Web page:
A green roof generally means carpeting of plants on a roof, which improves the energy performance of buildings, and reduces storm water runoff. Though many urban dwellers have flowerpots or container gardens on their roofs, these aren’t providing the energy savings that green roofs do.
If someone set out to create a vegetable garden that would provide some of those benefits. While his garden far from carpets his roof, it does sit right against the roof membrane, helping to insulate his house, while providing fresh food for his family.
If you’d like to start a green roof garden of your own, here are some things that you might want to take into consideration:
Safety First and foremost, you want your garden to be safe. This isn’t just about protecting those on the roof from falling off. Since roofs are generally windy places, you’ll also want to protect passer-bys from falling tools. So install fencing and securely tie down all equipment. Consult your local department of buildings for any necessary permits and regulations about fence height.
Weight Wet soil is heavy. So too is a foot of wet snow on top of that soil. So you’ll want to figure out the sustainable weight load of your roof (consult a structural engineer), as too much load in the wrong places can cause structural damage. In most cases, you’ll need to use a planting medium instead of soil.
For the wood roof, a mix of 15% state permatil, 15% vermiculite, 25% compost, and 45% state is suggested. Since the nutrients have been consumed, the compost gets renewed at the start of every season, but otherwise, he estimates he will not need to replace this. When it snows, he makes sure to push the snow off the beds and hasn’t had a problem with weight load yet.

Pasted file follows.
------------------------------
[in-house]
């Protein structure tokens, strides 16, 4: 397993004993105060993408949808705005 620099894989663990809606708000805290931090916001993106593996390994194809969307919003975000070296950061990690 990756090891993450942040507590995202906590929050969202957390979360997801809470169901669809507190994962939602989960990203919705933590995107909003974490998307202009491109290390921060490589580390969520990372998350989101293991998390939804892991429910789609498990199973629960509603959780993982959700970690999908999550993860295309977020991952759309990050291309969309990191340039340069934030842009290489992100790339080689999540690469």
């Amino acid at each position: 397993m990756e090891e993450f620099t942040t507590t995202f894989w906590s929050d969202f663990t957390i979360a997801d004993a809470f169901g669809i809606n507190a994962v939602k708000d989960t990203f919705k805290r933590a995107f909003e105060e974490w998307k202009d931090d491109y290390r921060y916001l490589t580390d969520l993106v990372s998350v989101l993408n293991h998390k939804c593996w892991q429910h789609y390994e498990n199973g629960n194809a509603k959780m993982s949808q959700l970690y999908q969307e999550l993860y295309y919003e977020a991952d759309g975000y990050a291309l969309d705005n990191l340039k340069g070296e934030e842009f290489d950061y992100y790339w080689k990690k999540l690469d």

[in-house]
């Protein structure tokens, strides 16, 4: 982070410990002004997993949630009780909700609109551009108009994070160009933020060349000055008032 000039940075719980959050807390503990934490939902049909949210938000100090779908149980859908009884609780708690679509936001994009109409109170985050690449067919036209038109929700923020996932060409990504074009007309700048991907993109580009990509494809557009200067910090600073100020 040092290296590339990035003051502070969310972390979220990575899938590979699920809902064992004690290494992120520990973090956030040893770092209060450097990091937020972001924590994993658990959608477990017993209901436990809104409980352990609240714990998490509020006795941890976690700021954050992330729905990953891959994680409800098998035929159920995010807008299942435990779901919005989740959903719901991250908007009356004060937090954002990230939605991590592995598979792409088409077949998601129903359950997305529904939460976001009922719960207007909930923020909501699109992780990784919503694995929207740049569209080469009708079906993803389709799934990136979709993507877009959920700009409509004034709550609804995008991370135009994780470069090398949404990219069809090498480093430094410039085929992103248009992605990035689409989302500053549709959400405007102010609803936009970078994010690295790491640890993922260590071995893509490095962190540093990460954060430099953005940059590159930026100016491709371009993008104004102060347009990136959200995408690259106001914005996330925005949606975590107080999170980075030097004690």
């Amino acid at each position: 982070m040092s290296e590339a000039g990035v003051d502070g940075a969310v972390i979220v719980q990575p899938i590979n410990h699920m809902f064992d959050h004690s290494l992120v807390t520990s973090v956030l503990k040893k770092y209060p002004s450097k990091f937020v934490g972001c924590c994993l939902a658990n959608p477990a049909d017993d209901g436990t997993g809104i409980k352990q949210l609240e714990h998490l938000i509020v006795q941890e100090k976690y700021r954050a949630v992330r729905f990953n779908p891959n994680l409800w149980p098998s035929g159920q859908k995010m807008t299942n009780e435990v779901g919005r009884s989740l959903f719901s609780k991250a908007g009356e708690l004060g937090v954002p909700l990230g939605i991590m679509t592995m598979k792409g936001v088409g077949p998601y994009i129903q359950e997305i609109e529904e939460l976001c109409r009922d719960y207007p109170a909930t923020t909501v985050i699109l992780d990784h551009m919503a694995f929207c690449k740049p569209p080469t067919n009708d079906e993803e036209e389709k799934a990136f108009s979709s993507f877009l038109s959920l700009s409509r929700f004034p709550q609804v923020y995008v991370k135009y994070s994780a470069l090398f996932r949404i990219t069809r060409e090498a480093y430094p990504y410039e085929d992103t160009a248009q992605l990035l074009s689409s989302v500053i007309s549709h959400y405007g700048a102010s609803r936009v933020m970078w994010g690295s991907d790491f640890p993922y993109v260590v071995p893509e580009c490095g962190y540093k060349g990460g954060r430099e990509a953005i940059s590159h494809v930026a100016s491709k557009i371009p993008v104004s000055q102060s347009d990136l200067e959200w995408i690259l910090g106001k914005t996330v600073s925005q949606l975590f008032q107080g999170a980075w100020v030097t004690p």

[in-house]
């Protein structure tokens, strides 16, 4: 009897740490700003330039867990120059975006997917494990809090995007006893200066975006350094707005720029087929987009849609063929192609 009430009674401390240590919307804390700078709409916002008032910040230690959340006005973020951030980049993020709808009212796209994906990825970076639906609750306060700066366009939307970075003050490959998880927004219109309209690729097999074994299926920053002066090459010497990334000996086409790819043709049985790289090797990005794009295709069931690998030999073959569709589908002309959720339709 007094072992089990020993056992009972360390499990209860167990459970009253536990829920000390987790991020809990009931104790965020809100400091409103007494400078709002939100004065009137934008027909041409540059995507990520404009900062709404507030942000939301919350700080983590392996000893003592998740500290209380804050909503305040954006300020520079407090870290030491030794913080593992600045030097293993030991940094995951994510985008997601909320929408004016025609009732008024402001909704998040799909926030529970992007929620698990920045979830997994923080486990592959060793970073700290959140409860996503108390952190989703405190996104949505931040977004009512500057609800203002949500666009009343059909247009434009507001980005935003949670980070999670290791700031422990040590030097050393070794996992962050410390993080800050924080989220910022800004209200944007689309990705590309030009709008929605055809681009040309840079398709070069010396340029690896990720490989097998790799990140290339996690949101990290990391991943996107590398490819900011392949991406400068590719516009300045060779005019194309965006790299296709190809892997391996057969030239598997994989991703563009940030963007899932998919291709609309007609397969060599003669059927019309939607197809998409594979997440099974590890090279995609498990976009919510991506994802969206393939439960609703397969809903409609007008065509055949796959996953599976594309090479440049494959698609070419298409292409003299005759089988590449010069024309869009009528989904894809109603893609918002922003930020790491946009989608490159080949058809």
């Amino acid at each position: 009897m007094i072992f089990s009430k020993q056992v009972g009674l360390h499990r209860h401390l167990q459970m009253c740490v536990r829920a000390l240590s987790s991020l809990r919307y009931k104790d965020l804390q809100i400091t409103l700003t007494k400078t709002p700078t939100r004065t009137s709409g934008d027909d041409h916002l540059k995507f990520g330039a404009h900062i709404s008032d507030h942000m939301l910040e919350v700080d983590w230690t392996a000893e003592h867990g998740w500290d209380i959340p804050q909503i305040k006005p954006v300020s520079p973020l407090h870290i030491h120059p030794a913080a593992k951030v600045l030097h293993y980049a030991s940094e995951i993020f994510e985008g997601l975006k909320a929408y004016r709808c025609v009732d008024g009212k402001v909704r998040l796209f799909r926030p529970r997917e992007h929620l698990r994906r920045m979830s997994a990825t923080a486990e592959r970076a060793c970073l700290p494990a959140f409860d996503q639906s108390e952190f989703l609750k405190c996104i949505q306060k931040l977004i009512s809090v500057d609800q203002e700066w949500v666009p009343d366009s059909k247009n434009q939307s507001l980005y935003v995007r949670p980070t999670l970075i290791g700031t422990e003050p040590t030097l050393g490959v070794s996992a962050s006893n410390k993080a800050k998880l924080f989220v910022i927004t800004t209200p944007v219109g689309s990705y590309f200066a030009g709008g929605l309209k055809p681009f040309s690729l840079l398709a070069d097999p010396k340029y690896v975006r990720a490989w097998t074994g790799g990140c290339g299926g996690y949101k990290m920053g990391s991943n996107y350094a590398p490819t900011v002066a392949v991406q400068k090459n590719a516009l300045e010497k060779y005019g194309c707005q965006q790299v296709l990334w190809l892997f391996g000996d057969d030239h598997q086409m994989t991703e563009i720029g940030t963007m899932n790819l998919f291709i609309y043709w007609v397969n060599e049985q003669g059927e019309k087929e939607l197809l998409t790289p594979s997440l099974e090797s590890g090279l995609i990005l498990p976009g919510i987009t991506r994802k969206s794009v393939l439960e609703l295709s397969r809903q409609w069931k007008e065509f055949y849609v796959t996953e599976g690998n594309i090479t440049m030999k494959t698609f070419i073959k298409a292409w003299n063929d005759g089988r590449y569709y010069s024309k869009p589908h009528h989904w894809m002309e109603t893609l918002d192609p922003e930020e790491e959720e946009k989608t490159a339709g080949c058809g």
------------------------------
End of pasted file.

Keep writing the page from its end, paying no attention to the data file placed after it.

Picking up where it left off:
Containers You’ll need a container that is lightweight but allows drainage. For maximum energy benefits, it should sit flat against the roof. Now a day’s many use a modular planting system designed for green roofs made by Green Grid. So that the plant roots don’t burrow into his roof membrane, he lines the recycled-plastic trays with a fabric weed block. He’s also seen roof gardens created in wading pools, feed sacks, and even recycled tires.
Watering In the hottest months, you’ll need to be watering daily. Jeff solved the problem by running a garden hose up the side of his building and attaching it to drip lines and a timer system. This allows him to go away for several days at a time without worrying about his plants dying.
Plants Selection of plants is very important for green roof and few considerations are given here before selecting the plant varieties:
- Space and spread of plant foliage
- Depth of the soil: If it is lawn- 6-8 inches, if shrubs- 12-24 inches,& if tree- 36-120inches
- Plants with vigorous root should be avoided instead shallow tooted plats are preferred.
- Plants capable of withstand windy condition should be selected.
- The shape, colour, and texture of foliage should be complimentary to design features and should not clutter e.g. big plants create clutter in small spaces and tend to dwarf nearby small plants. Foliage plants are best suited to green roof.
- Plants are alive and growing element of landscaping, so growth rate, full-grown size of the plant has to be taken into consideration.
- If roof is not getting sufficient light shade-loving plants are suggested.
Plants for green roof:
- Foliage Plants: Cordyline terminalis, Begonia acutifolia, Pileas etc.
- Climbers: Hedra helix, Philodendron scandens, Ficus pumila etc.
- Ferns: Nephrolepsis exalta, Clorodesmis sp.etc
- Ground covers: Gynura aurantiaca, Sansvieria trifasciata, Ficus elastic, Helxine soleirolii, Monstera acuminate, Setcreasea pupurea
- Lawn: Cynodon dactylon(Durva), Digitaria sp.(Crab grass), Nasella sp.(Mexican Feathry grass) etc.
- Hedges: Dodonaea pupurea, Clerodendron splendens, Lantana camera, Acalypha sp.etc.
- Trailers: Chlorophytum comosum, Zebrina